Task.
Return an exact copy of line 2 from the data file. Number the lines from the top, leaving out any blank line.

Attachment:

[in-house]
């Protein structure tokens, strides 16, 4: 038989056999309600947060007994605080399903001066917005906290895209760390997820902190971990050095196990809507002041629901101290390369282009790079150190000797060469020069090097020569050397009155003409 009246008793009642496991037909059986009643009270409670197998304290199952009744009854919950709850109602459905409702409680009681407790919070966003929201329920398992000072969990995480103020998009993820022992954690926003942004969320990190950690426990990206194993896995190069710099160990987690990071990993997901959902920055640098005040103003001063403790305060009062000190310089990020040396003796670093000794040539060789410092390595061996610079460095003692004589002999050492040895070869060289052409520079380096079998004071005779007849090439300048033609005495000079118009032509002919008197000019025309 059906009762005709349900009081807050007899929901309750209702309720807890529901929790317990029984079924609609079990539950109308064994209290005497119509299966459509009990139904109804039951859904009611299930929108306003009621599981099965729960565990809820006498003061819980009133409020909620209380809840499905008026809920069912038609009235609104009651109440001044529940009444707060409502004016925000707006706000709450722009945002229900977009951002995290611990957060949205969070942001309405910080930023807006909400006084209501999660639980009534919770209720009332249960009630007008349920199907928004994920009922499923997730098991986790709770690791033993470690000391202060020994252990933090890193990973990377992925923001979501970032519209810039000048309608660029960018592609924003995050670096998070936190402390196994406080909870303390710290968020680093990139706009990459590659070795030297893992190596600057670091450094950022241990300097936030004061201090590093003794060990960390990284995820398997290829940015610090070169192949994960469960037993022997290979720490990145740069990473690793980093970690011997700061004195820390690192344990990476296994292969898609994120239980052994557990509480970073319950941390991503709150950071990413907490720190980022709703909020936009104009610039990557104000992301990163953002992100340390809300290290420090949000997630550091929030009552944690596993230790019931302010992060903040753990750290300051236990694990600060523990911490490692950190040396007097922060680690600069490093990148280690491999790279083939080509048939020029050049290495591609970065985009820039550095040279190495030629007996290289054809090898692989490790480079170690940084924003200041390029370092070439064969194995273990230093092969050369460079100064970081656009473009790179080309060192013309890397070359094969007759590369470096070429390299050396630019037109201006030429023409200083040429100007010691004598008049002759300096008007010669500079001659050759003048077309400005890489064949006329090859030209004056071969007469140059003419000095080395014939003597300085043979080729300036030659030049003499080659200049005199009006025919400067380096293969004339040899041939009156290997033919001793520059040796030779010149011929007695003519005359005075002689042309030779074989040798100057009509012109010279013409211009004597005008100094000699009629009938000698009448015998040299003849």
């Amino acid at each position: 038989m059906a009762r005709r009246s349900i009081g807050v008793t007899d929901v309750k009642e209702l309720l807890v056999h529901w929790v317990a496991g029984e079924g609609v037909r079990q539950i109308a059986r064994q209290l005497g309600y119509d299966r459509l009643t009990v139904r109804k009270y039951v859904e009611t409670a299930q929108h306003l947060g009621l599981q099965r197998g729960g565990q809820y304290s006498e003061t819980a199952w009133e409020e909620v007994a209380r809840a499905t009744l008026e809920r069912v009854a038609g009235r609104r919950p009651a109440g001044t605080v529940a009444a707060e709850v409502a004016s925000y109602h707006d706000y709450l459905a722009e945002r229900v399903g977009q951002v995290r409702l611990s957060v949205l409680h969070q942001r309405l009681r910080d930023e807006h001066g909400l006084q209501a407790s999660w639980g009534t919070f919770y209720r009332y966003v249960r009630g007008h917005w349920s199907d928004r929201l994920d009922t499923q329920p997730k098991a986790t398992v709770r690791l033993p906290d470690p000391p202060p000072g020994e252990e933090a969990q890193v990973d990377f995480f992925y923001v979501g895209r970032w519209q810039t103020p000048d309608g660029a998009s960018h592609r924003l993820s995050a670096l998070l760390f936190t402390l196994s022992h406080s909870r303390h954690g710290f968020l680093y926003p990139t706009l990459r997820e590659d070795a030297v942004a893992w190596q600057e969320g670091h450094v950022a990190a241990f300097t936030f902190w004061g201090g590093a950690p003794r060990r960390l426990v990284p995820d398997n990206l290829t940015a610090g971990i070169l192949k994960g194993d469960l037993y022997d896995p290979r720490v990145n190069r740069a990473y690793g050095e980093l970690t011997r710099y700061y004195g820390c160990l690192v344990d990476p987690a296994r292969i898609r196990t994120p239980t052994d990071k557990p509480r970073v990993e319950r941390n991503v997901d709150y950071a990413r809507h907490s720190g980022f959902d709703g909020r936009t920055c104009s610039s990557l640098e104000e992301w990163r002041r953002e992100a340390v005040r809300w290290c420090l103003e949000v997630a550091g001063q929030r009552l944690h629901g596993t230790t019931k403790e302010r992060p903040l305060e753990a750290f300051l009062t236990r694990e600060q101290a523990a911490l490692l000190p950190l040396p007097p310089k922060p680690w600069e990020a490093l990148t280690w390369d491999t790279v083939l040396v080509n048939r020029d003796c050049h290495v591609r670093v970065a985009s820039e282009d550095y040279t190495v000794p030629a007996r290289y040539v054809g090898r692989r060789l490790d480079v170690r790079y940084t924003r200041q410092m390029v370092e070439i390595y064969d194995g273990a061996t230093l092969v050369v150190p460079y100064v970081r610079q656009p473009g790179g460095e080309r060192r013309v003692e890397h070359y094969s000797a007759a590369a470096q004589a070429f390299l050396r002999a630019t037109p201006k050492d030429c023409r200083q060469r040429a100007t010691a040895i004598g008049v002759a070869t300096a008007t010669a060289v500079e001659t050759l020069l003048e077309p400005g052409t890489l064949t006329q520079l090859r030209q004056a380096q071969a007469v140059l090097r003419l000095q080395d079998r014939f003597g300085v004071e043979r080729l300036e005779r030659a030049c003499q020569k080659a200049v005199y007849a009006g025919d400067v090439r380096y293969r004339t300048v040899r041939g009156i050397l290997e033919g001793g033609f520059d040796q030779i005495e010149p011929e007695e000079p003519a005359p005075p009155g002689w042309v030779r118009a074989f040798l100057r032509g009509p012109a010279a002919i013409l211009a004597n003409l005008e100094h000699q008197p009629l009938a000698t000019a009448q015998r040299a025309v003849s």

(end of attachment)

């Protein structure tokens, strides 16, 4: 038989056999309600947060007994605080399903001066917005906290895209760390997820902190971990050095196990809507002041629901101290390369282009790079150190000797060469020069090097020569050397009155003409 009246008793009642496991037909059986009643009270409670197998304290199952009744009854919950709850109602459905409702409680009681407790919070966003929201329920398992000072969990995480103020998009993820022992954690926003942004969320990190950690426990990206194993896995190069710099160990987690990071990993997901959902920055640098005040103003001063403790305060009062000190310089990020040396003796670093000794040539060789410092390595061996610079460095003692004589002999050492040895070869060289052409520079380096079998004071005779007849090439300048033609005495000079118009032509002919008197000019025309 059906009762005709349900009081807050007899929901309750209702309720807890529901929790317990029984079924609609079990539950109308064994209290005497119509299966459509009990139904109804039951859904009611299930929108306003009621599981099965729960565990809820006498003061819980009133409020909620209380809840499905008026809920069912038609009235609104009651109440001044529940009444707060409502004016925000707006706000709450722009945002229900977009951002995290611990957060949205969070942001309405910080930023807006909400006084209501999660639980009534919770209720009332249960009630007008349920199907928004994920009922499923997730098991986790709770690791033993470690000391202060020994252990933090890193990973990377992925923001979501970032519209810039000048309608660029960018592609924003995050670096998070936190402390196994406080909870303390710290968020680093990139706009990459590659070795030297893992190596600057670091450094950022241990300097936030004061201090590093003794060990960390990284995820398997290829940015610090070169192949994960469960037993022997290979720490990145740069990473690793980093970690011997700061004195820390690192344990990476296994292969898609994120239980052994557990509480970073319950941390991503709150950071990413907490720190980022709703909020936009104009610039990557104000992301990163953002992100340390809300290290420090949000997630550091929030009552944690596993230790019931302010992060903040753990750290300051236990694990600060523990911490490692950190040396007097922060680690600069490093990148280690491999790279083939080509048939020029050049290495591609970065985009820039550095040279190495030629007996290289054809090898692989490790480079170690940084924003200041390029370092070439064969194995273990230093092969050369460079100064970081656009473009790179080309060192013309890397070359094969007759590369470096070429390299050396630019037109201006030429023409200083040429100007010691004598008049002759300096008007010669500079001659050759003048077309400005890489064949006329090859030209004056071969007469140059003419000095080395014939003597300085043979080729300036030659030049003499080659200049005199009006025919400067380096293969004339040899041939009156290997033919001793520059040796030779010149011929007695003519005359005075002689042309030779074989040798100057009509012109010279013409211009004597005008100094000699009629009938000698009448015998040299003849």